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Santen and jCyte conclude an exclusive licensing agreement for jCell, a cell therapy for retinitis pigmentosa

Wed 13 May 2020

Santen and jCyte, a clinical stage biotech company focused on degenerative retinal diseases, have announced the conclusion of an exclusive licensing agreement covering the development, registration and commercialisation rights of jCell in Europe and Asia. jCell is a first-in-class investigational cell therapy, currently in clinical development for retinitis pigmentosa. 

“If marketing authorisation is granted, jCell represents a significant breakthrough in retinitis pigmentosa, a degenerative disease for which there are currently no approved therapies,” said Luis Iglesias, President and Head of Santen EMEA. “As a specialised company with 130 years of heritage in ophthalmology, we are delighted to be partnering with jCyte to pioneer a new era for people who currently have no other option and risk losing their sight due to this inherited disease.”

jCell is a developmental cell therapy product that is administered through intravitreal injection, a minimally invasive procedure when compared with direct retinal injection, which is used in many other genetic and cell therapies. The principal components of jCell are retinal progenitor cells, which release growth and protection factors to activate and preserve retinal cells. This mechanism of action is understood to have the potential for application in all types of retinitis pigmentosa.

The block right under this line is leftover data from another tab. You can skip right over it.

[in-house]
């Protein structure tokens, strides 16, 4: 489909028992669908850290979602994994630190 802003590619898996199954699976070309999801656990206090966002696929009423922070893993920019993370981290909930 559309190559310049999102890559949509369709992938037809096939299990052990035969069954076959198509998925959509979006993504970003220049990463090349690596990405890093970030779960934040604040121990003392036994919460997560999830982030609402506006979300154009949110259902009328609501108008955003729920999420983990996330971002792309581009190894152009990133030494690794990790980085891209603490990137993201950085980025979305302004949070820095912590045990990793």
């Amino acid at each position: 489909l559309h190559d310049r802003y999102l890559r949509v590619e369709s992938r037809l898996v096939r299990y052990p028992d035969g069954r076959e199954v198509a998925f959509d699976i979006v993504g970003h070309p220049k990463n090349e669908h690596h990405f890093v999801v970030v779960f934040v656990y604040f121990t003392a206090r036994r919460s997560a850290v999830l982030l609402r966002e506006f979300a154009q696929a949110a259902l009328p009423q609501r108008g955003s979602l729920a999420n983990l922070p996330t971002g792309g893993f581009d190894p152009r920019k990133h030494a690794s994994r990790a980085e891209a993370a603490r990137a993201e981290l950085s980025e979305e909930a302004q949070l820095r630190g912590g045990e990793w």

Based on early clinical data, jCell has already received orphan drug designation from the European Medicines Agency (EMA). Plans are also in place to investigate the potential further applications of jCell to other degenerative diseases affecting retinal cells.

Retinitis pigmentosa is a group of rare, genetic disorders that involve a breakdown and loss of cells in the retina, leading to loss of peripheral vision and blindness. It often occurs early in life, in the teenage years, with many people unfortunately rendered blind by middle age. Worldwide, approximately 1.9 million people suffer from the disease, with 3.7 in every 10,000 people in Europe affected.1,2 At present there are no effective treatments for retinitis pigmentosa; instead patients rely on visual aids such as magnifiers, which due to the progressive nature of the disease, eventually become ineffective.2 

Santen’s 130 year heritage in ophthalmology means that we have the expertise and resources to explore rare diseases and under-resourced areas in ophthalmology. We are passionate about improving eye health and protecting vision, and continue to work tirelessly to address the needs of the community we serve, whether that involves simple product adaptations, provision and deployment of services or pioneering scientific discoveries. 


1.    Hamel C. Retinitis pigmentosa. Orphanet J Rare Dis. 2006;1:40. 
2.    European Medicines Agency (EMA). Retinitis pigmentosa. Available here: Last accessed May 2020

Document no: NP-No product-EMEA-0036
Date of preparation: May 2020